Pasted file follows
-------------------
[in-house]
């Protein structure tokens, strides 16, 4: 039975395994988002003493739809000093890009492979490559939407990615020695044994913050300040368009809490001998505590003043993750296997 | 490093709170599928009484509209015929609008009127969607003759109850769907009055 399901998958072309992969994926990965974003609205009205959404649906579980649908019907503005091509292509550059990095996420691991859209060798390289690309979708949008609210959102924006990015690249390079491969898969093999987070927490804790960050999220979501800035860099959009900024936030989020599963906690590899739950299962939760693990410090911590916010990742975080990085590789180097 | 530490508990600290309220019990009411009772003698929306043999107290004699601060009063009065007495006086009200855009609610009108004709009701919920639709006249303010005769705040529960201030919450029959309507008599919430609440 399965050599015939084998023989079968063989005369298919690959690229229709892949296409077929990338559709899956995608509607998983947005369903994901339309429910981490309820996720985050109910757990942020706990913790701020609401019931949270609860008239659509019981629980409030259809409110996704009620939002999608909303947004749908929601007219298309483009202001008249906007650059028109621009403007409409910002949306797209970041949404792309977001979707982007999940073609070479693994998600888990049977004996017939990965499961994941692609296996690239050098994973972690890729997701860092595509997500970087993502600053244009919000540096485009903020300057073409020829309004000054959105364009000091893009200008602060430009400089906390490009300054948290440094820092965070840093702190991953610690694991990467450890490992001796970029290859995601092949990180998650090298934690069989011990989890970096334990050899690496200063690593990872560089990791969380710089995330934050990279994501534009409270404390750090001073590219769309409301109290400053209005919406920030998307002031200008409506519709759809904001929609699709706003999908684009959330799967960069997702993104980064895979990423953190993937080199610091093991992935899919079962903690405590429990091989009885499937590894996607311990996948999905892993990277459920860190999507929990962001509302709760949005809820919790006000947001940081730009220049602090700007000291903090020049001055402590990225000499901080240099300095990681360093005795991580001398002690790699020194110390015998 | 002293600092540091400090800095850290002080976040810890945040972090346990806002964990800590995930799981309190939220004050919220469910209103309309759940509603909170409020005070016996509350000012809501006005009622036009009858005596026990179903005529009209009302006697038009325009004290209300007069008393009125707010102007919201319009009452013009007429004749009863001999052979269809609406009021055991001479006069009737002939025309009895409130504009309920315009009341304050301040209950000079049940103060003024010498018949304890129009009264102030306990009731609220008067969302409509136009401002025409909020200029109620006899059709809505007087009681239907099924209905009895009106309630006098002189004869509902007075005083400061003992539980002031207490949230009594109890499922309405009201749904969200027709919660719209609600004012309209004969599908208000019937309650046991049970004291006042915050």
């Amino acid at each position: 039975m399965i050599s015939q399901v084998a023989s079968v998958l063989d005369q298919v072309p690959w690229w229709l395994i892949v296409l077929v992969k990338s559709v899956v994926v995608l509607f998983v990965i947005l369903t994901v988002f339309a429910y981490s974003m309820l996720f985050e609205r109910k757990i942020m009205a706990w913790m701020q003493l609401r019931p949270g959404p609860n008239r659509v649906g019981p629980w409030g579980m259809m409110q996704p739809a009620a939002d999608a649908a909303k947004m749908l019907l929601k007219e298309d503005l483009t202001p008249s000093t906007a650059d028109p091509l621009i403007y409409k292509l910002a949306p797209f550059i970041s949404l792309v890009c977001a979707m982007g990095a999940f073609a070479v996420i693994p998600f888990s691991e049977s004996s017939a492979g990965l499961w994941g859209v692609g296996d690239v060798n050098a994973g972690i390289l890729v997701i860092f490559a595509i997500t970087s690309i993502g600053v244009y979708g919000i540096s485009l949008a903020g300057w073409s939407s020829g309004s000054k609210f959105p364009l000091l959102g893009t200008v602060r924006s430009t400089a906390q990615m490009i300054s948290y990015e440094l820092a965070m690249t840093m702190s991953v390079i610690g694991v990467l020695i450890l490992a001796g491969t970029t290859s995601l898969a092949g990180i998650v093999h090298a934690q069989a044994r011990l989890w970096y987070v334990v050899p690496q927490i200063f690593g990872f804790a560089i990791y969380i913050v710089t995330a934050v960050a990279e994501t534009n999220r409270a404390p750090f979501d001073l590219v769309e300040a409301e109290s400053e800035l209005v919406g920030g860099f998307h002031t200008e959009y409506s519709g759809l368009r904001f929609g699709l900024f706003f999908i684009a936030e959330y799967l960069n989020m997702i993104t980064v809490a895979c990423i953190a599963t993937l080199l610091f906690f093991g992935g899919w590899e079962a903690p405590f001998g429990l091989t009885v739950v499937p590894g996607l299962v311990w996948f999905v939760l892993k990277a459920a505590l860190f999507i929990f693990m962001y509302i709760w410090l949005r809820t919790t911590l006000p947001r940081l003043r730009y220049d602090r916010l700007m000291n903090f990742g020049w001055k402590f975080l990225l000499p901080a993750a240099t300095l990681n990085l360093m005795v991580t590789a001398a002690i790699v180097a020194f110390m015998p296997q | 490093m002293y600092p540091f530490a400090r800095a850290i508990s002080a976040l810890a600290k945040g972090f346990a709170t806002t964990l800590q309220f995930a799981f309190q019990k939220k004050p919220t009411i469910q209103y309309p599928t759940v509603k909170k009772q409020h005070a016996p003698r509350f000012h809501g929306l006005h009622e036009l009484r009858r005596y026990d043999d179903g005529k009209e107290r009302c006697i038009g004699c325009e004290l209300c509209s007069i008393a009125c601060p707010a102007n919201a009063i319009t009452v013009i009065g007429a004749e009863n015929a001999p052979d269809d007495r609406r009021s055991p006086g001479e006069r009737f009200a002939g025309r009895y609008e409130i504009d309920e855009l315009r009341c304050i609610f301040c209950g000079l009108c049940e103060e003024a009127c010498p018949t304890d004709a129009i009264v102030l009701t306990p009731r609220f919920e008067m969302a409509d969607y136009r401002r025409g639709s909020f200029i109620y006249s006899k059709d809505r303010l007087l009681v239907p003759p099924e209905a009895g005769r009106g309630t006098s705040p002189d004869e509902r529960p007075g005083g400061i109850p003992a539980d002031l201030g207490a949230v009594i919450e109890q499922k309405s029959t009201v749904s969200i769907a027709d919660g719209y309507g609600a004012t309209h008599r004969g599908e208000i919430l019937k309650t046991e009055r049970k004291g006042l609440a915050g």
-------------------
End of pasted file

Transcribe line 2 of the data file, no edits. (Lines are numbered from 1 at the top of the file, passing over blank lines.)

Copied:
């Protein structure tokens, strides 16, 4: 039975395994988002003493739809000093890009492979490559939407990615020695044994913050300040368009809490001998505590003043993750296997 | 490093709170599928009484509209015929609008009127969607003759109850769907009055 399901998958072309992969994926990965974003609205009205959404649906579980649908019907503005091509292509550059990095996420691991859209060798390289690309979708949008609210959102924006990015690249390079491969898969093999987070927490804790960050999220979501800035860099959009900024936030989020599963906690590899739950299962939760693990410090911590916010990742975080990085590789180097 | 530490508990600290309220019990009411009772003698929306043999107290004699601060009063009065007495006086009200855009609610009108004709009701919920639709006249303010005769705040529960201030919450029959309507008599919430609440 399965050599015939084998023989079968063989005369298919690959690229229709892949296409077929990338559709899956995608509607998983947005369903994901339309429910981490309820996720985050109910757990942020706990913790701020609401019931949270609860008239659509019981629980409030259809409110996704009620939002999608909303947004749908929601007219298309483009202001008249906007650059028109621009403007409409910002949306797209970041949404792309977001979707982007999940073609070479693994998600888990049977004996017939990965499961994941692609296996690239050098994973972690890729997701860092595509997500970087993502600053244009919000540096485009903020300057073409020829309004000054959105364009000091893009200008602060430009400089906390490009300054948290440094820092965070840093702190991953610690694991990467450890490992001796970029290859995601092949990180998650090298934690069989011990989890970096334990050899690496200063690593990872560089990791969380710089995330934050990279994501534009409270404390750090001073590219769309409301109290400053209005919406920030998307002031200008409506519709759809904001929609699709706003999908684009959330799967960069997702993104980064895979990423953190993937080199610091093991992935899919079962903690405590429990091989009885499937590894996607311990996948999905892993990277459920860190999507929990962001509302709760949005809820919790006000947001940081730009220049602090700007000291903090020049001055402590990225000499901080240099300095990681360093005795991580001398002690790699020194110390015998 | 002293600092540091400090800095850290002080976040810890945040972090346990806002964990800590995930799981309190939220004050919220469910209103309309759940509603909170409020005070016996509350000012809501006005009622036009009858005596026990179903005529009209009302006697038009325009004290209300007069008393009125707010102007919201319009009452013009007429004749009863001999052979269809609406009021055991001479006069009737002939025309009895409130504009309920315009009341304050301040209950000079049940103060003024010498018949304890129009009264102030306990009731609220008067969302409509136009401002025409909020200029109620006899059709809505007087009681239907099924209905009895009106309630006098002189004869509902007075005083400061003992539980002031207490949230009594109890499922309405009201749904969200027709919660719209609600004012309209004969599908208000019937309650046991049970004291006042915050």